Hmm… this makes me think about other things that I’ve learned over the past 25 years, things like
1. Don’t touch a hot stove (Age 2)
2. Being called a crybaby only makes you cry harder (Age 6)
3. If you hit your brother and then scream that he hit you, he will get in trouble, not you (Age 10)
4.  A diary always helps you feel better (Age 12)
5. The world sucks, but you have to keep going (also Age 12)
6. Skid row actually isn’t so bad, though the nearest bathrooms totally are (Age 16)
7. You’re never going to get a man by standing aside and doing nothing (In theory–Age 19; in practise–have yet to learn)
8. You actually are pretty cool (Age 22)
9. So are your parents (Age 24)

Above all else, I’ve learned that I am actually a pretty resilient person, much braver than I thought I was, and capable of loving deeply. Though I have all this uncertainty in my life, let me consider this a blessing and just another example of the adventure I have invited into my life. No, I have no idea where I’m going and what the next 25 years will bring. But I do know hope, and looking forward, that hope shines like a beacon. Now, only to remember it in my old age.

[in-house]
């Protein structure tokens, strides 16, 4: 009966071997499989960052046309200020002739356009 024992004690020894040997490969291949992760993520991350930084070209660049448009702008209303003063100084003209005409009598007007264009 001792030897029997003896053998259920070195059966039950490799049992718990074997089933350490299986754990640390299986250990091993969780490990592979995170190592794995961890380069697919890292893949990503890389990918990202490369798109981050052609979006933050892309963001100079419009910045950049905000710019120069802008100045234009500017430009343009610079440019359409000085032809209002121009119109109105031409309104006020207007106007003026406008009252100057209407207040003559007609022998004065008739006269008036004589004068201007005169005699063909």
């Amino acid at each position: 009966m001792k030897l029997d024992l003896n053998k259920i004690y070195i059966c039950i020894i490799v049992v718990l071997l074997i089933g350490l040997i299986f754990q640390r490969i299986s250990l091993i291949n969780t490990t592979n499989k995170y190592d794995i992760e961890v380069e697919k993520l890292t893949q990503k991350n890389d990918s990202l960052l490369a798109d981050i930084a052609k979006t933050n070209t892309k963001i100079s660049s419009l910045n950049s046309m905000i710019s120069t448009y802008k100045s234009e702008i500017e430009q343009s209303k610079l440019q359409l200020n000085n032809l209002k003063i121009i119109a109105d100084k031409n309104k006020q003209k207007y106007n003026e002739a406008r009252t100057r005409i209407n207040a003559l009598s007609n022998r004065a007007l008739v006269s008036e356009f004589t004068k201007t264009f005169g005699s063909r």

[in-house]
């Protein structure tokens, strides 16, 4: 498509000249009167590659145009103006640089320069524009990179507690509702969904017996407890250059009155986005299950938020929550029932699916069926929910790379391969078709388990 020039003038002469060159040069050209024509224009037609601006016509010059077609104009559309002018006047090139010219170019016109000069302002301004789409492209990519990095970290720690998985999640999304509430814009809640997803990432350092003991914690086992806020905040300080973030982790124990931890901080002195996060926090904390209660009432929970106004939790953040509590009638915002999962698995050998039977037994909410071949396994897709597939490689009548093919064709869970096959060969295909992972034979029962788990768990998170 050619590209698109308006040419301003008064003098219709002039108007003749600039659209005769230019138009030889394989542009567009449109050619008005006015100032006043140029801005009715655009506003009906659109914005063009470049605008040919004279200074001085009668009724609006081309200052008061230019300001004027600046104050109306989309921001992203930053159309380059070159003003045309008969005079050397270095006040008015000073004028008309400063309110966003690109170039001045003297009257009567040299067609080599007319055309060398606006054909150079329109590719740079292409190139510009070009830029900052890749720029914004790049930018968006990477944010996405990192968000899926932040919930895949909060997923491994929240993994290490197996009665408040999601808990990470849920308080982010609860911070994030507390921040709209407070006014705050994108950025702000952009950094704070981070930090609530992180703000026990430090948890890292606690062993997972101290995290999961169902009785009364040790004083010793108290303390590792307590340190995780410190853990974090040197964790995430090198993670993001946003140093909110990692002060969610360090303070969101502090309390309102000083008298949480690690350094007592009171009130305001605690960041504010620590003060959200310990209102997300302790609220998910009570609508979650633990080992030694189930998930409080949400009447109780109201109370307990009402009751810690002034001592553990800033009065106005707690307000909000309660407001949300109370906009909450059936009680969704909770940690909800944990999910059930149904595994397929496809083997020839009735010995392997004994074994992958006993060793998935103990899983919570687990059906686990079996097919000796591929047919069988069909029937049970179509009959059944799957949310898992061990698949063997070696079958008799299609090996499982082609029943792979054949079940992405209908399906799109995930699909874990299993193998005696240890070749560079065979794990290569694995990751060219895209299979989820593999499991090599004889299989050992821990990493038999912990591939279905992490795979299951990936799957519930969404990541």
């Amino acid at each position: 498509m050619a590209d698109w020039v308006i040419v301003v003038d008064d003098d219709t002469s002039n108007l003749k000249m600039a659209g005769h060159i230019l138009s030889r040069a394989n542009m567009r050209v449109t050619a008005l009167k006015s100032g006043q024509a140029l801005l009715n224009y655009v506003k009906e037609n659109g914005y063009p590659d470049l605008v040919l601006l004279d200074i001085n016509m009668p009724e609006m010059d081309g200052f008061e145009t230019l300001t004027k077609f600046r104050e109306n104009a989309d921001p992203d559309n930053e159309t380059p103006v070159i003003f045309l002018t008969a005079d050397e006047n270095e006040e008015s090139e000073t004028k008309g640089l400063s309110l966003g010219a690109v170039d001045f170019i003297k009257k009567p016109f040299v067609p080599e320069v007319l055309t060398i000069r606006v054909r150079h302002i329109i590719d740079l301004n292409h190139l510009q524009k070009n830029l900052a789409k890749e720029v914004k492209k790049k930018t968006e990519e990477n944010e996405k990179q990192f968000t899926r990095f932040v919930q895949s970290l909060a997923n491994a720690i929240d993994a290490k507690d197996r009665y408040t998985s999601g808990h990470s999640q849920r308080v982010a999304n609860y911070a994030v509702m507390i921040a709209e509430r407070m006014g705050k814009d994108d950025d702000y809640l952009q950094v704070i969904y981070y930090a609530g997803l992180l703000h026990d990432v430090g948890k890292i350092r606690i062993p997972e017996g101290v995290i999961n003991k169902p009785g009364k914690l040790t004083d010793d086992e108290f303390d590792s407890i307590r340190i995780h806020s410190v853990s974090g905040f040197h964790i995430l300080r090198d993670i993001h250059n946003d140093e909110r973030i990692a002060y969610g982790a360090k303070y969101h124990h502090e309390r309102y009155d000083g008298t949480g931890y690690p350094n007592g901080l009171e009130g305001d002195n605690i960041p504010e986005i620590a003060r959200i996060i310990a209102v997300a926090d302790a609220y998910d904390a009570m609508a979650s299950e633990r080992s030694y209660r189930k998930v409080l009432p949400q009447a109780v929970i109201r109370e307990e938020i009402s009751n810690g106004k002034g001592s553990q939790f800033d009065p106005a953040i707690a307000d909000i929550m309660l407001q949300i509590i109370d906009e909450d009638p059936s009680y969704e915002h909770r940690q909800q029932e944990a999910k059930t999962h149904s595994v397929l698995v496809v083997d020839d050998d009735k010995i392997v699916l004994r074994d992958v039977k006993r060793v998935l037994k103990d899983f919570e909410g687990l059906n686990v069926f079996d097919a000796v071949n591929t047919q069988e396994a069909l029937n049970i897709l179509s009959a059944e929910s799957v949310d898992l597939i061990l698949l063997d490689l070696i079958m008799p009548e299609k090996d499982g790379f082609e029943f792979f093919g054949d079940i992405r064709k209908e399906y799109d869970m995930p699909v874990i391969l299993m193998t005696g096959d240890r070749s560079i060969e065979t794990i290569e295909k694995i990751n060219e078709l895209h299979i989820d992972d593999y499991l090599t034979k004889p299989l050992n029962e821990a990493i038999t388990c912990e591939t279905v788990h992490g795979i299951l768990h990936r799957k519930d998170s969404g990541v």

Peace!

Joyanne <:D

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Fly, A Musing

How did I let myself get to this place? I was so full of hope and dreams and I let them slip away, too afraid to really give myself the chance to live my dreams and hope for more. But by letting them go I lost myself and I’m back where I started and I might even have to go back even further, back to where I suffocated and almost died. How will I break free from this place of self-loathing and blame, this place of hopelessness and a cursed future? With a song? But the words dry up just as they’re formed in my mouth, a shadow of what once was. The music doesn’t flow, the fingers cramp, the thoughts cease. Empty. Just like my hands. The strings no longer caress my fingers, just sting them with the broken promises of yesterday’s forgotten dreams. A nail breaks, the string along with it, and I cry out, “Dear God, how can I fix this!”